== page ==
I’m sorry about your father. You’re a beautiful person and a wonderful writer and blogger. Wear those rose coloured glasses with pride. This is one of my favourite songs – dedicating it to you today.

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    1. Great song, Jen. I haven’t heard of Blue Rodeo but I really like them. The lead singer sounds a little like Tom Petty. I am so touched you dedicated a song to me. It has made me smile :mrgreen: Thank you dearest Jen xxx

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  8. I don’t know what to say, Selma. Those whom we love the most wield enormous emotional clout. Still…we are who we are and those whom we love the most may be blind to the obvious.

    You’ve got a good soul, Selma. In the end, that’s all that matters.

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    1. I try, Jonas. I try so hard to be a good person and do the right thing. That you think I have a good soul has made me a little teary because WOW – isn’t that what we all strive for deep down? Bless you, my friend xxxx

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  9. When ever I hear of conflicts with parents I am reminded of the opening of King Lear where he demands that each of his daughters their love for him before he shares out his kingdom to them. I was especially moved when his youngest and arguably favourite daughter tell him that she loved him “according to her bond”. It was like that for me I loved may parents because of they were may parents even when they did the most terrible things. What I am circling around to is that eventually you have to let go all of the resentments and conflicts with you folks and realise that they are the ones who are going to miss out if they act like gumbys now that you are a grown woman with a family of your own. Yeah but I do appreciate that it still hurts.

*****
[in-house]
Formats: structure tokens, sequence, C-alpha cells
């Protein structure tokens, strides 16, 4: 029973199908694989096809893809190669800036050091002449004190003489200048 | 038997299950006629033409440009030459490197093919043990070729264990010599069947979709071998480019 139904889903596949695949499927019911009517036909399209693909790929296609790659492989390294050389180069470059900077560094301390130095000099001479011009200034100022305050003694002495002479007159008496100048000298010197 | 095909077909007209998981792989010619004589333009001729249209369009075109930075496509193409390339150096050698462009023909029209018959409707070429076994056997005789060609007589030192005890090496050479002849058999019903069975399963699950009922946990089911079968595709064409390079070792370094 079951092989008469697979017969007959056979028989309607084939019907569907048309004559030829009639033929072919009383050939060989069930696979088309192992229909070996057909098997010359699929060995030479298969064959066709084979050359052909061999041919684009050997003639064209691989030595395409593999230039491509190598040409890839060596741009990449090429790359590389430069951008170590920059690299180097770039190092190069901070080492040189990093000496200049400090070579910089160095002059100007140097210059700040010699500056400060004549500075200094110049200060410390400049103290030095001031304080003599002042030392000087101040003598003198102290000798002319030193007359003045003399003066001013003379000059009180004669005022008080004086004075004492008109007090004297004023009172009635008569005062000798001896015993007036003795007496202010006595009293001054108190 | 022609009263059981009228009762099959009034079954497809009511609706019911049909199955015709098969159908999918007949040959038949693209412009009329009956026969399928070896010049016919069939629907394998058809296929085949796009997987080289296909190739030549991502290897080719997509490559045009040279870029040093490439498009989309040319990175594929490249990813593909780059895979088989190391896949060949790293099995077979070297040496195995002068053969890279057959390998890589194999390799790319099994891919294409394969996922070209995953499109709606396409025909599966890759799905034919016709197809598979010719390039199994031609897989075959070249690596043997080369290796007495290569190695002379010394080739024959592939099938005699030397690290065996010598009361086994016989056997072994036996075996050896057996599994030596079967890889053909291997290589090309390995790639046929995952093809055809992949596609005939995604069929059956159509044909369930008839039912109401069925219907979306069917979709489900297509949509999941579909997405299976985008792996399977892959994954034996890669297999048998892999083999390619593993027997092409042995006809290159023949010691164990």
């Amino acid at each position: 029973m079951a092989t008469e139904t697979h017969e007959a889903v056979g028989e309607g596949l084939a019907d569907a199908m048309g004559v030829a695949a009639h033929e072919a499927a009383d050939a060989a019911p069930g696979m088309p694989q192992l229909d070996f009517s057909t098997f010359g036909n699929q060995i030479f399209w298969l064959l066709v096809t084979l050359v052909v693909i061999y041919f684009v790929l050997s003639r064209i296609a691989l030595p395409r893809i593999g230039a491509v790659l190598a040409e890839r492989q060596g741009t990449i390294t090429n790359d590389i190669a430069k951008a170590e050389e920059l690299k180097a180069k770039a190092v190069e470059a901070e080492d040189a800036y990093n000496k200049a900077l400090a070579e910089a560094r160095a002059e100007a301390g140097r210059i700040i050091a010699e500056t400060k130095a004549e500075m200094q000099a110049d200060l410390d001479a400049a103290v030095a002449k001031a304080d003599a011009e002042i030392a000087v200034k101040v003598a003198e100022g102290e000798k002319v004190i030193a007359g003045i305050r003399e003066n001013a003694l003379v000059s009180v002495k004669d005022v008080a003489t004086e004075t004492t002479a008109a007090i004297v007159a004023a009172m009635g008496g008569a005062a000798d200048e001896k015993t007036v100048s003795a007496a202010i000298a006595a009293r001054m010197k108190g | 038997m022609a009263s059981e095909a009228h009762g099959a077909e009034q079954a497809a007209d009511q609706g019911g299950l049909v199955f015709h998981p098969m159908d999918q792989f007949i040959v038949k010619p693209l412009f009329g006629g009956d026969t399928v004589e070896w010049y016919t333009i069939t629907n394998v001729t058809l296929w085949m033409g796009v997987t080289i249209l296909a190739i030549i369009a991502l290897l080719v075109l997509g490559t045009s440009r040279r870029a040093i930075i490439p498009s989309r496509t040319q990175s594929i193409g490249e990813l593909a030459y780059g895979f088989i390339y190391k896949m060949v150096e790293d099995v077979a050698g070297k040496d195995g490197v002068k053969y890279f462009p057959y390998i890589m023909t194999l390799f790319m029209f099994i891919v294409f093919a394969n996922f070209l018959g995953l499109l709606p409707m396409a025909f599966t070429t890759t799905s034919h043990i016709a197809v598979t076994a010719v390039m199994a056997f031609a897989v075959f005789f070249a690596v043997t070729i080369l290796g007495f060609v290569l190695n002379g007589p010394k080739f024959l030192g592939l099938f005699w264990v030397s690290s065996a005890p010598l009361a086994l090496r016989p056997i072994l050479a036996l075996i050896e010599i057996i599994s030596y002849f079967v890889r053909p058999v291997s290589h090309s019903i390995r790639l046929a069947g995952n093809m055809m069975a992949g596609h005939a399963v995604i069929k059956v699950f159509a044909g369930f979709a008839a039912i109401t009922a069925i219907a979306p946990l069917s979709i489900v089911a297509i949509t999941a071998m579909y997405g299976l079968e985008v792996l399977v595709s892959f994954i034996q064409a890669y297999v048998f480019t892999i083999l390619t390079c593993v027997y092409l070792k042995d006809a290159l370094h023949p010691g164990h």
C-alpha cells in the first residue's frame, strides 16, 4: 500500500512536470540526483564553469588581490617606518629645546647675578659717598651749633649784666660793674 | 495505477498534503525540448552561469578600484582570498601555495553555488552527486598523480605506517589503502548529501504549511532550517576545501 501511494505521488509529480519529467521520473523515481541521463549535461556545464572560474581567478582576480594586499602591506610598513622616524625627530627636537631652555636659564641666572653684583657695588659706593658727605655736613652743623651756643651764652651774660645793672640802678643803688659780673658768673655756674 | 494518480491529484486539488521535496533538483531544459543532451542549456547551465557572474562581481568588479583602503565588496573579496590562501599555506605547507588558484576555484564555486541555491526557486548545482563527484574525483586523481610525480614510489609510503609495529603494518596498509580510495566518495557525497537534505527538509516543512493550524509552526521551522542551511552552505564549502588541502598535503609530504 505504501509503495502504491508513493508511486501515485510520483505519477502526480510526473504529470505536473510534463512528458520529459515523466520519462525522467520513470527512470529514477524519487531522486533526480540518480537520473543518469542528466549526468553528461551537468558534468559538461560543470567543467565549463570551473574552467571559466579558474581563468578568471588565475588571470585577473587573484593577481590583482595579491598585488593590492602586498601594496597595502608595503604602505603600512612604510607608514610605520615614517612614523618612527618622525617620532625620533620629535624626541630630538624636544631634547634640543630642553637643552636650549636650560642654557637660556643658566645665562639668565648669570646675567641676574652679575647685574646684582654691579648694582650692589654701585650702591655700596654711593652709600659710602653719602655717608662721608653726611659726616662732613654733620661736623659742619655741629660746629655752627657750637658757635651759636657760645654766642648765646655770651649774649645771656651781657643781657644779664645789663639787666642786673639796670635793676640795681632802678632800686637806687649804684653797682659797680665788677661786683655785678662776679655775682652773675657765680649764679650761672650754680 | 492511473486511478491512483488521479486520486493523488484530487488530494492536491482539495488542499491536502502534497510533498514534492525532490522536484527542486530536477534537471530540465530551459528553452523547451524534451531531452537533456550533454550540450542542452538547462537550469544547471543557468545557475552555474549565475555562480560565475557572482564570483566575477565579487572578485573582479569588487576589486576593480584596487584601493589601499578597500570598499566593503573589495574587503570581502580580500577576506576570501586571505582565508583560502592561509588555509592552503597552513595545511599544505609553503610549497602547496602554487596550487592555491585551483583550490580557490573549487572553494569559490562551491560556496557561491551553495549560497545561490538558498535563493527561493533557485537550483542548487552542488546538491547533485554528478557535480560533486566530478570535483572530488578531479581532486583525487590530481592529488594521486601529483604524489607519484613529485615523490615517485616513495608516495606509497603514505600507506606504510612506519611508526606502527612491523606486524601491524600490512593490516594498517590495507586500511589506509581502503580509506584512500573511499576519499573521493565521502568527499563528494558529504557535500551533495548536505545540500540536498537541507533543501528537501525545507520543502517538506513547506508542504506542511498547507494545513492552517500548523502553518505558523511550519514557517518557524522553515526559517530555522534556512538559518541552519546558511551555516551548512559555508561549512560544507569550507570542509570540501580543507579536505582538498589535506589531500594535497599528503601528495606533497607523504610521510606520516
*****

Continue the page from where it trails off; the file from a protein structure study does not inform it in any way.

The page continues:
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    1. Funny you should mention KIng Lear in this context, Iain, because I was thinking about it just the other day. It is one of my favourite plays. There is so much I can relate to in it. It has one of my fave quotes of all time –
      “It is the stars,
      The stars above us, govern our conditions.”
      King Lear, 4.3.34
      Love that quote. Thank you for your kind comment. *gumbys…..giggle* You are a top bloke!

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  10. Although I’m not a churchy religious type I believe this saying fits here perfectly.

    “Let go and let God”

    I see it as a way of saying, by letting go, you bring about acceptance of what you cannot change.. Give it over and embrace what you can changes, how you can change, being the change you seek.

    He’s too old to change, you can’t change that and oh Selma how well I know this pain. I love how people come into your life with their pearls of wisdom that raises you up and brings you back to us!

    Hang in there honey, don’t let that bitterness spread through you.
    Hugs xo

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    1. Amen, Cathy. I completely agree with that saying. I know you know what I am going through. I really thought I was getting somewhere but it obviously wasn’t meant to be. I won’t let the bitterness get to me, hon. I don’t want my life to be painted that way. Hugs to you too xxx

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  11. hmm selma your story gives me some comfort and thoughtful thoughts. not meaning 2b redundant but there are scary thoughts and intrusive thoughts
    as well as happy thoughts or innocent thoughts but 2 me thoughtful thoughts trump them all.
    just as there are scary people and intrusive people etc etc etc and yes i agree thoughts are things as real as flesh and bone or is it blood anyway,
    it IS extremely painful when persons of your own blood turn against you, but the worst part it seems to me is how they do it out of “love” and how we both know that isnt love. i think that may be what hurts the most. but anyway, here’s how i think of it:
    they are children still in their struggles with nonacceptance, it may come from some sort of pride they feel a right to, i dont know, but i do agree that
    to be able to accept the hurt that comes with that is the only thing to do really. it has the effect of clarifying vision and lifts the weight, its like sweeping all the dust out of your chakras. and really you are more than fine wonderful and fully acceptable, i have to giggle while i say that because i cant imagine anyone not knowing that haha and also, know that you are not alone.xx